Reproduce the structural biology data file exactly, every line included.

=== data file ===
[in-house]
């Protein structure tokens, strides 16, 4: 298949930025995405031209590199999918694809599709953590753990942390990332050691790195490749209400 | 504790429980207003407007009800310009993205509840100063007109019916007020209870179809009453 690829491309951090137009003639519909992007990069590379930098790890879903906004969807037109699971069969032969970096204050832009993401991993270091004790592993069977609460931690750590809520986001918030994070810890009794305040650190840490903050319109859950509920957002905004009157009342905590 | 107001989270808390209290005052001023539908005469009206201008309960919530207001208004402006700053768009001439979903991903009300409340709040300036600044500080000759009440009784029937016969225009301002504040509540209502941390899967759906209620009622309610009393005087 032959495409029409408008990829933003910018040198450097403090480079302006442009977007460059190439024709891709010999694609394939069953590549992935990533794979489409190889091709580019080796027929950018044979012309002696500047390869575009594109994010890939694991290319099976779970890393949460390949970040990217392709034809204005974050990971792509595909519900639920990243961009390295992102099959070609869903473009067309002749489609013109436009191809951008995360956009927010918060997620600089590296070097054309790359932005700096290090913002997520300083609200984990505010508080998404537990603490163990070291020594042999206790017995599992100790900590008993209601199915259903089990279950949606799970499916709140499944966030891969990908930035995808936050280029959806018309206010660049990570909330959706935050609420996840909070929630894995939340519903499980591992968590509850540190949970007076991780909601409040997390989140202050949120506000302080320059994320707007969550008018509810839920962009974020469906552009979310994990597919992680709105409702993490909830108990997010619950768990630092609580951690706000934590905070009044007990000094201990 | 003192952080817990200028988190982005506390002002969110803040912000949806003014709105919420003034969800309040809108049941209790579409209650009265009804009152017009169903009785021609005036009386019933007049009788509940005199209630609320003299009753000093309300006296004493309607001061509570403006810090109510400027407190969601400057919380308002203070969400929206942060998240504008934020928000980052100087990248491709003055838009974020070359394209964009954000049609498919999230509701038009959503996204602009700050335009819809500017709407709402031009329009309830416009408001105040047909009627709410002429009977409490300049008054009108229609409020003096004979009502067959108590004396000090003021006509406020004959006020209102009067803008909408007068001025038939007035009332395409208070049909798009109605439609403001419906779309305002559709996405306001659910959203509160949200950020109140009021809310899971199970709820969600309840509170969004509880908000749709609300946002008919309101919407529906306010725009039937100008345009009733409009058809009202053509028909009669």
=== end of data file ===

[in-house]
């Protein structure tokens, strides 16, 4: 298949930025995405031209590199999918694809599709953590753990942390990332050691790195490749209400 | 504790429980207003407007009800310009993205509840100063007109019916007020209870179809009453 690829491309951090137009003639519909992007990069590379930098790890879903906004969807037109699971069969032969970096204050832009993401991993270091004790592993069977609460931690750590809520986001918030994070810890009794305040650190840490903050319109859950509920957002905004009157009342905590 | 107001989270808390209290005052001023539908005469009206201008309960919530207001208004402006700053768009001439979903991903009300409340709040300036600044500080000759009440009784029937016969225009301002504040509540209502941390899967759906209620009622309610009393005087 032959495409029409408008990829933003910018040198450097403090480079302006442009977007460059190439024709891709010999694609394939069953590549992935990533794979489409190889091709580019080796027929950018044979012309002696500047390869575009594109994010890939694991290319099976779970890393949460390949970040990217392709034809204005974050990971792509595909519900639920990243961009390295992102099959070609869903473009067309002749489609013109436009191809951008995360956009927010918060997620600089590296070097054309790359932005700096290090913002997520300083609200984990505010508080998404537990603490163990070291020594042999206790017995599992100790900590008993209601199915259903089990279950949606799970499916709140499944966030891969990908930035995808936050280029959806018309206010660049990570909330959706935050609420996840909070929630894995939340519903499980591992968590509850540190949970007076991780909601409040997390989140202050949120506000302080320059994320707007969550008018509810839920962009974020469906552009979310994990597919992680709105409702993490909830108990997010619950768990630092609580951690706000934590905070009044007990000094201990 | 003192952080817990200028988190982005506390002002969110803040912000949806003014709105919420003034969800309040809108049941209790579409209650009265009804009152017009169903009785021609005036009386019933007049009788509940005199209630609320003299009753000093309300006296004493309607001061509570403006810090109510400027407190969601400057919380308002203070969400929206942060998240504008934020928000980052100087990248491709003055838009974020070359394209964009954000049609498919999230509701038009959503996204602009700050335009819809500017709407709402031009329009309830416009408001105040047909009627709410002429009977409490300049008054009108229609409020003096004979009502067959108590004396000090003021006509406020004959006020209102009067803008909408007068001025038939007035009332395409208070049909798009109605439609403001419906779309305002559709996405306001659910959203509160949200950020109140009021809310899971199970709820969600309840509170969004509880908000749709609300946002008919309101919407529906306010725009039937100008345009009733409009058809009202053509028909009669």